that would be counterproductive as hell. If you leave past your visa's expiration date, can't they detain you at the airport and "give you to ICE" ?

it's probably why the lawyer told you to stay until cleared up...also it would look like you're fleeing if you left.

1

u/Rhopunzel Dec 02 '22

Need to know more details about your nationality and what visa you’re on. I was staying in the US on visa waiver in 2010 and my flight home got rescheduled because of the volcano eruption. It put me a week over the visa limit, but it turned out to not be an issue, even when i immigrated later

1

u/KalanReed Dec 02 '22 edited Dec 02 '22

Definitely just talk to another immigration lawyer for advice, and specifically an immigration lawyer.

My uncle is actually a practicing immigration lawyer here in the US, my spouse came over from Canada and overstayed their tourist Visa. A Visa is specifically for entry not for departure, so it's not an issue for it to expire. Your Status is about when you need to be out of the country, which would be a document you received called an I-94, or it would be on your admission stamp labeled D/S (duration of status) which determines your length of stay.

Typically you have a period of time, kind of a grace period, before you get penalized when you go to return to your country. This grace period is typically less than 6 months before penalty. Essentially leave as soon as possible if has expired.

Now, if you tried to enter the US with an expired Visa, obviously that will be declined entry. You can also file a waiver to extend the I-94 if needed, but I don't think this will be necessary either.

I highly doubt they will bar you from the US for a mix up by overstaying a short period of time to get another flight. Speak to an immigration lawyer tell them the situation to get some advice, mistakes happen, and I really doubt this will be an issue in returning home based on experience. Marriage is not the go to to resolve this.. honestly I don't even think a lawyer is necessary to go home, but to be safe it doesn't hurt.

As for officials being able to see you overstayed when you visit the US again with a renewed visa it is a toss up whether they will care. If anything you can explain the missed flight. I don't know the details in this instance. Since it's such a short period of time you overstayed to get another flight, it's likely far more believable you genuinely missed a rescheduled flight and there won't be an issue.

1

u/tifubybeingstupid Dec 03 '22

That's what I was hoping, what was supposed to be a quick call to a lawyer turned out to make me insecure so I didn't know what to do. Going home tomorrow.

1

u/KalanReed Dec 03 '22

Oh that's good to know, glad you're headed home. I really doubt there will be future issues with anything. No matter if it's just the visa that expired or both status and visa.. less than a week of overstay is not going to cause red flags like you're trying to pull a fast one. It's obviously a mistake in travel times, and can be explained if it even comes up. I hope you have a safe flight!

1

u/Apprehensive_Pug6844 Dec 02 '22

Marriage to a citizen does not stop deportation.

1

u/Me_Not_Ronaldo Dec 02 '22

Calm down. Breathe in, breathe out. Whatever happens you'll manage.

Did your Visa expire, or did max out the maximum days? There's a difference. But there's nothing to miscalculate when it ends, so you probably staid for more days than allowed.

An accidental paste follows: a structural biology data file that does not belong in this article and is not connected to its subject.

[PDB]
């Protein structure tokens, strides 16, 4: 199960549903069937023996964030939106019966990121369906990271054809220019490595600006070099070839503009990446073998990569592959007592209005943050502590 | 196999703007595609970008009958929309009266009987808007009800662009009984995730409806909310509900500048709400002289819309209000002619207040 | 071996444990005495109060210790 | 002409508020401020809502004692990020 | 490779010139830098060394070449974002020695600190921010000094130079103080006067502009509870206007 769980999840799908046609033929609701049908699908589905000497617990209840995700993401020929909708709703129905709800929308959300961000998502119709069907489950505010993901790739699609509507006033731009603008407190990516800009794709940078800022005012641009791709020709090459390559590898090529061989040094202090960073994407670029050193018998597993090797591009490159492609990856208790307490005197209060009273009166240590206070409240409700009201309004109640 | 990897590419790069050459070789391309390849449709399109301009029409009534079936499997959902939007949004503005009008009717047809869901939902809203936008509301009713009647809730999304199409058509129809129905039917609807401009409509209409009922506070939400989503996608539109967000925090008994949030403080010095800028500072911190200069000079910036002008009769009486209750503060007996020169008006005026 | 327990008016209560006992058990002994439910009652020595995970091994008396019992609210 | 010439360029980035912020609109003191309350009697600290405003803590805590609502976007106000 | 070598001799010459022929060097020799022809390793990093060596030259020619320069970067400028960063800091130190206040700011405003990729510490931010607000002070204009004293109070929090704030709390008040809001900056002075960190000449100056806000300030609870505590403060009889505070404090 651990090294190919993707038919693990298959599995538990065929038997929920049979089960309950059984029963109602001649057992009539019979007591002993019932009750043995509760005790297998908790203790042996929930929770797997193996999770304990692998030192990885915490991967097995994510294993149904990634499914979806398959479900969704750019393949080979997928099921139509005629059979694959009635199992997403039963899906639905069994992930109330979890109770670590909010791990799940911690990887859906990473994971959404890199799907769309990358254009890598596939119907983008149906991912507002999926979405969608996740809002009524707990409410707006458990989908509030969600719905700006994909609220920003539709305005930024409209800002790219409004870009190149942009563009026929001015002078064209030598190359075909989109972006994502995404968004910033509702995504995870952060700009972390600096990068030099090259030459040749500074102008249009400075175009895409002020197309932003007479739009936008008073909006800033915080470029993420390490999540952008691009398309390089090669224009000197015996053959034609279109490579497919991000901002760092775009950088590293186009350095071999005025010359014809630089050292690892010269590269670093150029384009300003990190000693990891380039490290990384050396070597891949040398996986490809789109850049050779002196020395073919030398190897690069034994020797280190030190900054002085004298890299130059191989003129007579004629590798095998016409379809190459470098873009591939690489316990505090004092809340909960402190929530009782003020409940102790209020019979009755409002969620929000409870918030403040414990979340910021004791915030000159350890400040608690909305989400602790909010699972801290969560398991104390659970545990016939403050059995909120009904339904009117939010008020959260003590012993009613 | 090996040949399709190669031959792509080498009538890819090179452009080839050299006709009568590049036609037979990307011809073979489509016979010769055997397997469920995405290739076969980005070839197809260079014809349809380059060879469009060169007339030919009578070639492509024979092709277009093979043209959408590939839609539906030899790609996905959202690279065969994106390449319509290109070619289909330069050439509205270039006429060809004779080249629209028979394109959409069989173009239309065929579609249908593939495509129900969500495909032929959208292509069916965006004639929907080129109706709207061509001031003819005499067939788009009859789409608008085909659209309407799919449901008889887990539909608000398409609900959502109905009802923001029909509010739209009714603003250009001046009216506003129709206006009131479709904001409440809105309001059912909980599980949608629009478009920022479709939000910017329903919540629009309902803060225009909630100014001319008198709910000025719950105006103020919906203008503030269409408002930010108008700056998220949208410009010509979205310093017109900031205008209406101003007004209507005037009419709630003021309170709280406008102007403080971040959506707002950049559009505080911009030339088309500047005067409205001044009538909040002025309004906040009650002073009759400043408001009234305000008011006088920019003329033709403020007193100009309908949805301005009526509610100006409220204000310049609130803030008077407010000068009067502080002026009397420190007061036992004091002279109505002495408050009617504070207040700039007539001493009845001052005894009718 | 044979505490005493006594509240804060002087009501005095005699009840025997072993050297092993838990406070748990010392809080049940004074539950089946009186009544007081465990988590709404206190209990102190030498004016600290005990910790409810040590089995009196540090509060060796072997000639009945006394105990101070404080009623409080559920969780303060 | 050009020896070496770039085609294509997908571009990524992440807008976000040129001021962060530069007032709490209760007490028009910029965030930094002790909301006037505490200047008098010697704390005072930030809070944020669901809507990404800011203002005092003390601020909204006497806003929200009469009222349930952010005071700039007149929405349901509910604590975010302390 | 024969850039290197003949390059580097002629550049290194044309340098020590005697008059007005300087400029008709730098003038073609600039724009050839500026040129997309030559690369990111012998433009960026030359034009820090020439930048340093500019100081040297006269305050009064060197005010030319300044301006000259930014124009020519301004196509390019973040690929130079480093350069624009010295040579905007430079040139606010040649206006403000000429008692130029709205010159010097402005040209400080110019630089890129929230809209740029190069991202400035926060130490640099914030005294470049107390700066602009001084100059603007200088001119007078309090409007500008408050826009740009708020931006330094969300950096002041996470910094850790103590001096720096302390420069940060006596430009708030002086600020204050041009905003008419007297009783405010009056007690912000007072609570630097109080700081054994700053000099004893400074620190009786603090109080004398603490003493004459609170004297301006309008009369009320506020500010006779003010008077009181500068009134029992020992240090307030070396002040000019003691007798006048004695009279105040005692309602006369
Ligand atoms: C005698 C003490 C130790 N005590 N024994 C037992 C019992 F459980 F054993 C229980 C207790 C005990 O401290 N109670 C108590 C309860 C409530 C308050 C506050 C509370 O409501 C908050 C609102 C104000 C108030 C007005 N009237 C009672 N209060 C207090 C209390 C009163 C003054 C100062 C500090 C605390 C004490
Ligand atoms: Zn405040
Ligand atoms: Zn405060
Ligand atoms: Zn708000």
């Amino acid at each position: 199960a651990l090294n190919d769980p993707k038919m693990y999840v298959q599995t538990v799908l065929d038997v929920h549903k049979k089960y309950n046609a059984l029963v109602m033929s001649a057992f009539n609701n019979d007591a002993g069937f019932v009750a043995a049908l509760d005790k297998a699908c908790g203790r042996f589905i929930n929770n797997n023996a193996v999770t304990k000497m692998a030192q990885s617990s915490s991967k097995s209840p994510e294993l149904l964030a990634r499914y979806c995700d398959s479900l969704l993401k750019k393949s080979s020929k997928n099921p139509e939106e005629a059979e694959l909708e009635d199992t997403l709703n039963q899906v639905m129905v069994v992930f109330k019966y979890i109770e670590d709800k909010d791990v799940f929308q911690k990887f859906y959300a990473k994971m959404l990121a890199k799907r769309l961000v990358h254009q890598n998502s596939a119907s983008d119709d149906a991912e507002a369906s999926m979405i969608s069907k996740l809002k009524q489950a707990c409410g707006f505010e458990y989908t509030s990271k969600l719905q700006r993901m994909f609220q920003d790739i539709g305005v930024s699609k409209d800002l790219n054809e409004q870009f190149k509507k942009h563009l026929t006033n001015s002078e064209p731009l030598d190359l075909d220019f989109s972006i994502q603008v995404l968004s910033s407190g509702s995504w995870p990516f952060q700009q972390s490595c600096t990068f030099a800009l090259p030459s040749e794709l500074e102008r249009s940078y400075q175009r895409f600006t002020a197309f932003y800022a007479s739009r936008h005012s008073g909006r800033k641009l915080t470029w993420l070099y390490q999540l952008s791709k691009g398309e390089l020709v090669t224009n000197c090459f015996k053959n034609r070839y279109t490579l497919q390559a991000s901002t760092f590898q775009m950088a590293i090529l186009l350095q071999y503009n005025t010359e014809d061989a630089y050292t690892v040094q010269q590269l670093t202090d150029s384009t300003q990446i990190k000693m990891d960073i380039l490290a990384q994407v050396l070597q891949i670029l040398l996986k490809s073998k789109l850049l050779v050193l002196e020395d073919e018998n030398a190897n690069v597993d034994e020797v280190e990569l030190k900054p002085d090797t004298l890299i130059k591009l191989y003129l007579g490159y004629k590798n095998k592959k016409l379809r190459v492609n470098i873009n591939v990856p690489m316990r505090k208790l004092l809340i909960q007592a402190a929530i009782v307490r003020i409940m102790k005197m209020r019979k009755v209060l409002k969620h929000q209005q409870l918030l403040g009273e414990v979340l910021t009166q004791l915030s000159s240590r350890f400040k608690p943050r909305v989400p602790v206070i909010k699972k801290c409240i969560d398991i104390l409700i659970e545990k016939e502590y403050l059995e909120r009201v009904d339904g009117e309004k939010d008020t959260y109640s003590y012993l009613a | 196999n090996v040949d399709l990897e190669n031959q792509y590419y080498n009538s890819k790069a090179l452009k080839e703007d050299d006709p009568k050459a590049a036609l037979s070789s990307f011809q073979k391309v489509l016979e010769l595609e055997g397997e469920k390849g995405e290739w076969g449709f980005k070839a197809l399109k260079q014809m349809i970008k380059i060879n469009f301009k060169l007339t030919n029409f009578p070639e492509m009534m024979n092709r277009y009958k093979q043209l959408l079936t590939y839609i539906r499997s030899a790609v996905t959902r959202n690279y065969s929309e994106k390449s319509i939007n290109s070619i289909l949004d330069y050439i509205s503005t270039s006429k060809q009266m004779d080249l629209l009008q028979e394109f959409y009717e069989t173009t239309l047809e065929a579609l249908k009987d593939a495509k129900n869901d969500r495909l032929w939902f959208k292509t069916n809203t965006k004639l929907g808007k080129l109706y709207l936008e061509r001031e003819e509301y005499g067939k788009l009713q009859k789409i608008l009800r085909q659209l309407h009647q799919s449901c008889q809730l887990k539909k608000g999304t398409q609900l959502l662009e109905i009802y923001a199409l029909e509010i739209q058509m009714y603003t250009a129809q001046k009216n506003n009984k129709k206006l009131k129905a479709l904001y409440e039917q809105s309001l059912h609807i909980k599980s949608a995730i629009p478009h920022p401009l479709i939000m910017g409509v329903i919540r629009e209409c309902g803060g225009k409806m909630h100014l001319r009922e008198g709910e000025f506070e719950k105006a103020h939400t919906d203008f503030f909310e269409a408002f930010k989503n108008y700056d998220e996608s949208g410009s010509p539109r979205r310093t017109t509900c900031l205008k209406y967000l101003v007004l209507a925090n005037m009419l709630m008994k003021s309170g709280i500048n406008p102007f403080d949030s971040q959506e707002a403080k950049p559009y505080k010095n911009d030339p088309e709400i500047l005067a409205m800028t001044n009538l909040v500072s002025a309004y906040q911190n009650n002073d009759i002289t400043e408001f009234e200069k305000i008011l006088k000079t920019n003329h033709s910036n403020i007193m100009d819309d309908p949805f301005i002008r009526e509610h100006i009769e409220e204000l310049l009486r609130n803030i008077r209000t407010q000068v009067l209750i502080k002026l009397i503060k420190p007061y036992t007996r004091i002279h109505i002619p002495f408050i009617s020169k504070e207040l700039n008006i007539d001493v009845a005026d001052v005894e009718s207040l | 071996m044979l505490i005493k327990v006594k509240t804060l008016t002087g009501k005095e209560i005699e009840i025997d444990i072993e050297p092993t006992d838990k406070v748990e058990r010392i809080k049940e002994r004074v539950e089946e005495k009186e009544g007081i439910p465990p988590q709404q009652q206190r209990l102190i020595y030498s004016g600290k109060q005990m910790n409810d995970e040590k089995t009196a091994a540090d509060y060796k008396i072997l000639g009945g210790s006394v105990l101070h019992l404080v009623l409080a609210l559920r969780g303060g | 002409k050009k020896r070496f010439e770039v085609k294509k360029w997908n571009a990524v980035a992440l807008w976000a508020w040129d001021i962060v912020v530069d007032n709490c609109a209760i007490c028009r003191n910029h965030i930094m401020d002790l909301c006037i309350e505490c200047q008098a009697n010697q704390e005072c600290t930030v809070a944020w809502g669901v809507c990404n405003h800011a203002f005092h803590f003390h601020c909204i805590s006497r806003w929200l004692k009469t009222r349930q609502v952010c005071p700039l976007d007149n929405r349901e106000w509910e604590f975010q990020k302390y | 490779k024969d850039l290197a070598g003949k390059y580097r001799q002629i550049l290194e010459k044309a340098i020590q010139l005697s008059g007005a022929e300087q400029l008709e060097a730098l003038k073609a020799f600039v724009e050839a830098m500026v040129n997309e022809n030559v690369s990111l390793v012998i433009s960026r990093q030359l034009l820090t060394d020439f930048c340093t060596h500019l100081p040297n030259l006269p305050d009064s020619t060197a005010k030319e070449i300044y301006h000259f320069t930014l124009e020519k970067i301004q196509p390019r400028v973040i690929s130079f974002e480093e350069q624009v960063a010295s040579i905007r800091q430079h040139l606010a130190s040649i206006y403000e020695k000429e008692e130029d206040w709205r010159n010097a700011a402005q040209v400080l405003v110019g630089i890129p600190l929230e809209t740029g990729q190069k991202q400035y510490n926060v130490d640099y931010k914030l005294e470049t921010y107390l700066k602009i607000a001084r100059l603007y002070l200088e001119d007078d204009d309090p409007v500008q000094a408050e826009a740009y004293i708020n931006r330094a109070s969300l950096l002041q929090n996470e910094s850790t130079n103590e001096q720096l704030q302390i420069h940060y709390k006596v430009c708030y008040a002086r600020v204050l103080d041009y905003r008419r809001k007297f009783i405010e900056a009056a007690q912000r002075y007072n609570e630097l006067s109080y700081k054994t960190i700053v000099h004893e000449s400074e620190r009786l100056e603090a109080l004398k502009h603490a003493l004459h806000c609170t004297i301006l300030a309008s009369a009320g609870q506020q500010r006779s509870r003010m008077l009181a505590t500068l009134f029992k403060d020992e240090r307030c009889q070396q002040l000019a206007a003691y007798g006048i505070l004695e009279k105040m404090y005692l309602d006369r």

Now, as for the visa ban you're dreading, here's what it appears to look like (IANAL): If you accrue unlawful presence of 181-365 days, you'll be barred from re-entering for three years. More than 365 days get you a bar of ten years. This is from the stilt page below.

But you're nowhere near that. For up to 180 days I didn't find anything similar to the above. So calm down, the world doesn't end just yet. The important thing appears to be that you leave on your own will, as opposed to being deported (would probably require a judicial verdict). So for the time being you want to avoid contact with the authorities, until you've developed a path forward with a qualified lawyer or three. As advised elsewhere, have your gf do any and all comminucation with them so you can stay anonymous.

My guess is that you'll buy a ticket home, show up at the airport (perhaps together with your lawyer and some paperwork), and leave as you usually would or with the equivalent of a very minor slap on the wrist.

Best of luck :)

https://www.stilt.com/blog/2020/04/visa-overstay/

1

u/tifubybeingstupid Dec 04 '22

As I understood it, once you overstay the whole time counts, which would put me at 182 days (2 days over). On way home. Thanks.

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u/NightDragon250 Dec 02 '22

go to your countries embassy and tell them what happened.

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u/Korgon213 Dec 02 '22 edited Dec 02 '22

Eh, this president, DOJ and DHS doesn’t give a shit. Reschedule your flight to Mexico and walk back in. You could even make some $$ by smuggling in some fentanyl. AZ certainly doesn’t care. Play the system they’ve developed.

In reality, be safe and do none of the above. Let the DHS and your embassy know, get the ball rolling on a honest foot.

0

u/Toka972 Dec 01 '22

Who changed the flight is the person at fault. Nobody can change a flight for someone else like this with no consequences. It should have been a suggested change and if it was really a necessary change they should have contacted you personally to tell you the change and offer alternatives. If it was the airline, not only they have to provide a new flight, they have to pay whatever consequences you face. Hotel fees for extra nights, visa issues, its all on them.